6

First thing you should do is choose the appropriate recovery model for your databases. If you need point in time restore, go for the FULL recovery model. The price you have to pay is to make regular log backups or your logfile will grow indefinitely. Taking a full backup does not stop them from growing. If you use mirroring or log shipping, you also need to ...


6

use below PowerShell code: $url="http://sharepoint.contoso.com/site/subsite/" (Get-SPSite $url).ContentDatabase.name Result should appear as: WSS_Content_2


6

There is a couple of reasons for this: SharePoint is from companies point of view a Microsoft product, so if there is a security risk then it's seen as Microsofts fault. This is the reason for Microsoft to putting in a lot of security into SharePoint which by default isn't in ASP.Net like: not running full trust not allowing updates on GETs and unverified ...


6

In SharePoint 2016 > Create A new web application. Then Create a new site collection. Go back to Application Management > Manage Content database. Click on Content Database name > Check Remove Content Database > OK. Or use Dismount-SPContentDatabase "<ContentdBName>" Open SQL Management Studio. Restore your database. then run the following Mount-...


6

Yes it's correct, you can't restore a content database to another web application on the same farm because the Content Database GUID is already existing. So to overcome this issue, you have to do the following: Create your new web application Create the root site collection. Backup and restore the site collections from source content database to new one ...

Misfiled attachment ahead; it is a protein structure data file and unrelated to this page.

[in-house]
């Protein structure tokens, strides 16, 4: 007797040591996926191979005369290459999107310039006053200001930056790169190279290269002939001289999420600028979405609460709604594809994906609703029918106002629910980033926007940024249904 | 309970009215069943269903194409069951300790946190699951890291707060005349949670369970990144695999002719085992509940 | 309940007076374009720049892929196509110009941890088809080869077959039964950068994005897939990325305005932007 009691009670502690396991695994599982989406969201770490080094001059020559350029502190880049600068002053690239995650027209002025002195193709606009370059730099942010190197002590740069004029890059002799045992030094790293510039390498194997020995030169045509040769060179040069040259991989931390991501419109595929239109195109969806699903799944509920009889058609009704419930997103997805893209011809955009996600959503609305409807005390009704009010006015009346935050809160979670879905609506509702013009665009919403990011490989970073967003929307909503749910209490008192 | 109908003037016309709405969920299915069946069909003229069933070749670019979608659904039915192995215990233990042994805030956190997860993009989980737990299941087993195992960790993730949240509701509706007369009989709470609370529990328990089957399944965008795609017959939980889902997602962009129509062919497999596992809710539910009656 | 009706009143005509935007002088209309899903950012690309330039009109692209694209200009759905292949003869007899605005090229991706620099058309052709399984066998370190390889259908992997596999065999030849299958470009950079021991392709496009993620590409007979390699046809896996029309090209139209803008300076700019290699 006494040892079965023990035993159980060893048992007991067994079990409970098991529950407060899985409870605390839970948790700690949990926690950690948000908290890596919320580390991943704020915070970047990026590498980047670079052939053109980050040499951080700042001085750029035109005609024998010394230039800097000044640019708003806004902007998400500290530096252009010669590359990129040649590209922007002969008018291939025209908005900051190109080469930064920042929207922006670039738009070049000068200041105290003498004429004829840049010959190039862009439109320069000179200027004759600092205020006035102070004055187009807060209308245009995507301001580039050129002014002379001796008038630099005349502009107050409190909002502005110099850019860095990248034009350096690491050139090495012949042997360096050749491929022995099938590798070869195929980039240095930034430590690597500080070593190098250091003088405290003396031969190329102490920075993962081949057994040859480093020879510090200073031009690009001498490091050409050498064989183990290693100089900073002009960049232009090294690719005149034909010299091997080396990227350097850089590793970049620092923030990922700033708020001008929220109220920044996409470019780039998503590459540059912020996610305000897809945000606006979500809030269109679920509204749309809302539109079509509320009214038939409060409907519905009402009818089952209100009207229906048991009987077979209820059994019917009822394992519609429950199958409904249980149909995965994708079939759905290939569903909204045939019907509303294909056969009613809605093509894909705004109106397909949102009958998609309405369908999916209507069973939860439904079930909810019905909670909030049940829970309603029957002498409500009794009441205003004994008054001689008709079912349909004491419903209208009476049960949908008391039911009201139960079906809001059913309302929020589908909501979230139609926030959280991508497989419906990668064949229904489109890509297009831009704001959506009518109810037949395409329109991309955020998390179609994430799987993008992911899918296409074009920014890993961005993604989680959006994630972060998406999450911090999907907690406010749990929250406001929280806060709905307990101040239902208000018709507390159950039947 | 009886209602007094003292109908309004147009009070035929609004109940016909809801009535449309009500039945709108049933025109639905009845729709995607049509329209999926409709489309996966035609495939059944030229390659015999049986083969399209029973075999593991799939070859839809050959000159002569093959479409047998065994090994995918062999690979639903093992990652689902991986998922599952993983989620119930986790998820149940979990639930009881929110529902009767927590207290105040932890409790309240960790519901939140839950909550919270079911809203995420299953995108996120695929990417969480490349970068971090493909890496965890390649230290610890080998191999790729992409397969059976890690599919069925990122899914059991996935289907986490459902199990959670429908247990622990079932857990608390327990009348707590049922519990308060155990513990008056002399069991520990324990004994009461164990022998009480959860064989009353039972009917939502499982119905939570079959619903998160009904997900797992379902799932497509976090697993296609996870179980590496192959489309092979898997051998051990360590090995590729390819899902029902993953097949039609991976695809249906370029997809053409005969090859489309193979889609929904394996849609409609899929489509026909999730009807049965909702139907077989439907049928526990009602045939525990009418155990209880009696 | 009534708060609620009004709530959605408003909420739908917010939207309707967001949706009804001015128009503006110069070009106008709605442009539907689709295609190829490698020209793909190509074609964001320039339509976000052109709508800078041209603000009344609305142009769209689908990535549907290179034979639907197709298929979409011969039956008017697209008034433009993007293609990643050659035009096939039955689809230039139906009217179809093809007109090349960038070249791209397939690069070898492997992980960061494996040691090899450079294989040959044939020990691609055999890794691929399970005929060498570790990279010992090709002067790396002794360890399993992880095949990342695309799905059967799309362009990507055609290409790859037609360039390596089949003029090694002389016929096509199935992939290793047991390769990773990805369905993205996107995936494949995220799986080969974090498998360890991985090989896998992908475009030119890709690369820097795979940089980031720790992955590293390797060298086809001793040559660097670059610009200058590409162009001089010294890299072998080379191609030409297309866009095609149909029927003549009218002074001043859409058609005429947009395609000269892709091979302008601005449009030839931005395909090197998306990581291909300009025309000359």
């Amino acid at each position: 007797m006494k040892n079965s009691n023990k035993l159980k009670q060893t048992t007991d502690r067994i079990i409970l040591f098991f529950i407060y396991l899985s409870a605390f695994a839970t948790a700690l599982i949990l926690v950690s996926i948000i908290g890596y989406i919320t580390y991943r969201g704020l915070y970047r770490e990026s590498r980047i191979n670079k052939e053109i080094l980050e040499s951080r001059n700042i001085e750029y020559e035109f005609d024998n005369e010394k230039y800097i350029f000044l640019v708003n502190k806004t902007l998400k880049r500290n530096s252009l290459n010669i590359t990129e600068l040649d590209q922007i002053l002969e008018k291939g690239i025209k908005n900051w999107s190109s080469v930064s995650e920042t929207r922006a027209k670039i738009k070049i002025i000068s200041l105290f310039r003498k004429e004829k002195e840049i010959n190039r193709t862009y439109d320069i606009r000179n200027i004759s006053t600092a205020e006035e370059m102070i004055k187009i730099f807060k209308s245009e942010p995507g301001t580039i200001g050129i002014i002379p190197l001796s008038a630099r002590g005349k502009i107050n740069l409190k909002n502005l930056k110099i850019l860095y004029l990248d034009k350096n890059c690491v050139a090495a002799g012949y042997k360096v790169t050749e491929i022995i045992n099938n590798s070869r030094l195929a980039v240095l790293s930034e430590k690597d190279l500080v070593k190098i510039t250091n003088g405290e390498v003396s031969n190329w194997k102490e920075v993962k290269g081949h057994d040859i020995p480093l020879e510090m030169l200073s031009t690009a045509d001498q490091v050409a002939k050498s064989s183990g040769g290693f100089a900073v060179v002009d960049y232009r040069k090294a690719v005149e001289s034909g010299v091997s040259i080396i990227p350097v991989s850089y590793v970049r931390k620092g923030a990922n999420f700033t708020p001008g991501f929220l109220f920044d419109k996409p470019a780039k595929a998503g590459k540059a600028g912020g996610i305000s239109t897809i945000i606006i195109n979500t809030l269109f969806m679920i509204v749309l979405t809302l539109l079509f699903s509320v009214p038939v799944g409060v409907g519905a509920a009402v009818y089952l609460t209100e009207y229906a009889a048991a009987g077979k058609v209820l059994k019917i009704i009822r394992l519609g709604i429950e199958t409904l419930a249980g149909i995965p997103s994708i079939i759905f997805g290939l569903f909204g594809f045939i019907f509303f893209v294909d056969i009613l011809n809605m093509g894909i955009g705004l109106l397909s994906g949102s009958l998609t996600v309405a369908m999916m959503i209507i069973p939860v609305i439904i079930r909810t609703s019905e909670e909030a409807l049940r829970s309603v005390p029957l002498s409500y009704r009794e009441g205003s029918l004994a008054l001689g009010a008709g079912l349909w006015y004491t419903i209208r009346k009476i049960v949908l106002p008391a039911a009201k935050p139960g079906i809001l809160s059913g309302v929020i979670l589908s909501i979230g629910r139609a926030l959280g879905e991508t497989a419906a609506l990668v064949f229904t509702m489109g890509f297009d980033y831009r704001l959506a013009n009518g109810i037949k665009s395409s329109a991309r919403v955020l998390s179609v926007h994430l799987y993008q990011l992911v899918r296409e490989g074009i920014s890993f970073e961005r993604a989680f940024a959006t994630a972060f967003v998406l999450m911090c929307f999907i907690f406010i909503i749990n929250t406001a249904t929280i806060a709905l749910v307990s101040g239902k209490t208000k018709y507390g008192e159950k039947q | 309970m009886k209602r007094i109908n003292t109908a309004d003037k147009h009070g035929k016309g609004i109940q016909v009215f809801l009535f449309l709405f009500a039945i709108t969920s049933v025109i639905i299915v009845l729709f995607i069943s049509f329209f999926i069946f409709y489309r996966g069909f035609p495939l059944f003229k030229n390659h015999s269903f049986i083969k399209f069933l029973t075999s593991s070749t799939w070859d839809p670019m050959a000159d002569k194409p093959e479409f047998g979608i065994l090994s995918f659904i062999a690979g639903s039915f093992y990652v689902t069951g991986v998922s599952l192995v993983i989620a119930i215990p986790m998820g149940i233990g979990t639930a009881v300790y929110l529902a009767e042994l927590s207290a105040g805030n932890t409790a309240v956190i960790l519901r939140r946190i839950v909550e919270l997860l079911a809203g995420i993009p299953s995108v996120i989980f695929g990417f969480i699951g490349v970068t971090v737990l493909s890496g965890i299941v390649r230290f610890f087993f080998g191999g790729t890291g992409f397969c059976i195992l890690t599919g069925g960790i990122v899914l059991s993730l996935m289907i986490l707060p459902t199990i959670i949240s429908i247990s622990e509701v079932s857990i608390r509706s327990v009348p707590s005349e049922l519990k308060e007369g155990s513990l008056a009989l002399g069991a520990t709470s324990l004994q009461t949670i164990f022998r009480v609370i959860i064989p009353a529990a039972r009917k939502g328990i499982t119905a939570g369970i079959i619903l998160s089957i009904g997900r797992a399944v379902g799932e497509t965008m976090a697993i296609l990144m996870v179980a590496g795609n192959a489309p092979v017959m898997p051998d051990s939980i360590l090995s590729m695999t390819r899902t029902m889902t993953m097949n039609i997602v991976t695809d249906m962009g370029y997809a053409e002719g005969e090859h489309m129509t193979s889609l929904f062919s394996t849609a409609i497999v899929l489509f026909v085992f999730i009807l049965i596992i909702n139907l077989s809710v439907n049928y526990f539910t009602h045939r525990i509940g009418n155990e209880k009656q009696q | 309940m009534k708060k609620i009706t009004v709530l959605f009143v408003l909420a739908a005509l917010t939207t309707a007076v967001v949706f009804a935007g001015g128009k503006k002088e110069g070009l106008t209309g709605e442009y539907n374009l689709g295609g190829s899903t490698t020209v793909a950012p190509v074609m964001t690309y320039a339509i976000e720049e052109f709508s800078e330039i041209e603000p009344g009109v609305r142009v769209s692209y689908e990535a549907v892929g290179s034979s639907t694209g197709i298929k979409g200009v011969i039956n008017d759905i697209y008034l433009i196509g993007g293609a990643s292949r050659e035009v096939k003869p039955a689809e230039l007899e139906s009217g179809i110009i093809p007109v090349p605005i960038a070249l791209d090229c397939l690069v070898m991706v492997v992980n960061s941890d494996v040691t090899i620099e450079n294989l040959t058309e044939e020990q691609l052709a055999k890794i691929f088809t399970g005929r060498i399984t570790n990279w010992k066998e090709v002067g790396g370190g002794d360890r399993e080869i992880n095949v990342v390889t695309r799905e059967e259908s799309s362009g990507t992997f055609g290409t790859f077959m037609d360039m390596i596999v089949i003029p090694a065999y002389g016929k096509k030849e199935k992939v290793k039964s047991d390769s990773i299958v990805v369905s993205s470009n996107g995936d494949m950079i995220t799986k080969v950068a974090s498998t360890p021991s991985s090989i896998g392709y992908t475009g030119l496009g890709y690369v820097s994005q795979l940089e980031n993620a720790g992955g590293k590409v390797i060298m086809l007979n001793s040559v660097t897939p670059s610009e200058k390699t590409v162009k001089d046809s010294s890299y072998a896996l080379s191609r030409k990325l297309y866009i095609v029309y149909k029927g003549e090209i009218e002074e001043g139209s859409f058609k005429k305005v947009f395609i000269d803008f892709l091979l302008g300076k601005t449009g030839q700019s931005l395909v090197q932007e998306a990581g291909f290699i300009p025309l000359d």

5

When you delete a Site Collection, it will still remain in the Content database until the "Gradual Site Delete" Timer job is run (by default, it runs once daily). So, once you delete the site collection and run the timer job, then you can again restore the same site collection in the same content database.


5

Did you check to make sure that you mounted the right db. If you type the database name wrong it will create a new database and it will show 0 current site count. I know - I've done this and because I didn't refresh the sql node I didn't see the new content_database listed. For example: Your content database is named: wss_content_help0101 You meant ...


5

Generally you only have one instance of SQL server per farm. Unless you cluster or mirror you instance. A SharePoint farm can only have one central administration database although you can host the central administration website on more than one server in your farm The SharePoint config database is used by central administration to help manage all of your ...